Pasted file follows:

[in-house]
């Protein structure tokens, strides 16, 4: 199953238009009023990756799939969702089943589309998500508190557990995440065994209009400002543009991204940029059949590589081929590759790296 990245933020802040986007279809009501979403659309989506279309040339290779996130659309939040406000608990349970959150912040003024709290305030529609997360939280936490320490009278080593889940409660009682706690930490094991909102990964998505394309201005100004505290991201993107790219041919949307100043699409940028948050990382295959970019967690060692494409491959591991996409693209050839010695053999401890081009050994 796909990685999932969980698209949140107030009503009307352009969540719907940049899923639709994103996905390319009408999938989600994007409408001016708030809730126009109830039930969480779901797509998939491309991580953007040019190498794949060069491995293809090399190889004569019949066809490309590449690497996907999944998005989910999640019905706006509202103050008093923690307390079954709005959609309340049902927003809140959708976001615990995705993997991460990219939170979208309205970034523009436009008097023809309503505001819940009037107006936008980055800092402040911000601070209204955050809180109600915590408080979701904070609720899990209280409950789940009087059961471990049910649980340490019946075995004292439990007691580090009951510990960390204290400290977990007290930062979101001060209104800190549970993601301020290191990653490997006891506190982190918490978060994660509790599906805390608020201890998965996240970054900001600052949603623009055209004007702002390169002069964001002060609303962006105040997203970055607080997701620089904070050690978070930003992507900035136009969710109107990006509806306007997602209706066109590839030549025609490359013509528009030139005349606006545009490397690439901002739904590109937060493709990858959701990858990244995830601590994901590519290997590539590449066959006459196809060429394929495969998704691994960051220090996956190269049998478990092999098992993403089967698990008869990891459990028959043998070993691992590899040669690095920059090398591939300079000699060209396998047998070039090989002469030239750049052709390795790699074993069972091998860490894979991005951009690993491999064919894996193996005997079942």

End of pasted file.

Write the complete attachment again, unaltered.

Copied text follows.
[in-house]
């Protein structure tokens, strides 16, 4: 199953238009009023990756799939969702089943589309998500508190557990995440065994209009400002543009991204940029059949590589081929590759790296 990245933020802040986007279809009501979403659309989506279309040339290779996130659309939040406000608990349970959150912040003024709290305030529609997360939280936490320490009278080593889940409660009682706690930490094991909102990964998505394309201005100004505290991201993107790219041919949307100043699409940028948050990382295959970019967690060692494409491959591991996409693209050839010695053999401890081009050994 796909990685999932969980698209949140107030009503009307352009969540719907940049899923639709994103996905390319009408999938989600994007409408001016708030809730126009109830039930969480779901797509998939491309991580953007040019190498794949060069491995293809090399190889004569019949066809490309590449690497996907999944998005989910999640019905706006509202103050008093923690307390079954709005959609309340049902927003809140959708976001615990995705993997991460990219939170979208309205970034523009436009008097023809309503505001819940009037107006936008980055800092402040911000601070209204955050809180109600915590408080979701904070609720899990209280409950789940009087059961471990049910649980340490019946075995004292439990007691580090009951510990960390204290400290977990007290930062979101001060209104800190549970993601301020290191990653490997006891506190982190918490978060994660509790599906805390608020201890998965996240970054900001600052949603623009055209004007702002390169002069964001002060609303962006105040997203970055607080997701620089904070050690978070930003992507900035136009969710109107990006509806306007997602209706066109590839030549025609490359013509528009030139005349606006545009490397690439901002739904590109937060493709990858959701990858990244995830601590994901590519290997590539590449066959006459196809060429394929495969998704691994960051220090996956190269049998478990092999098992993403089967698990008869990891459990028959043998070993691992590899040669690095920059090398591939300079000699060209396998047998070039090989002469030239750049052709390795790699074993069972091998860490894979991005951009690993491999064919894996193996005997079942």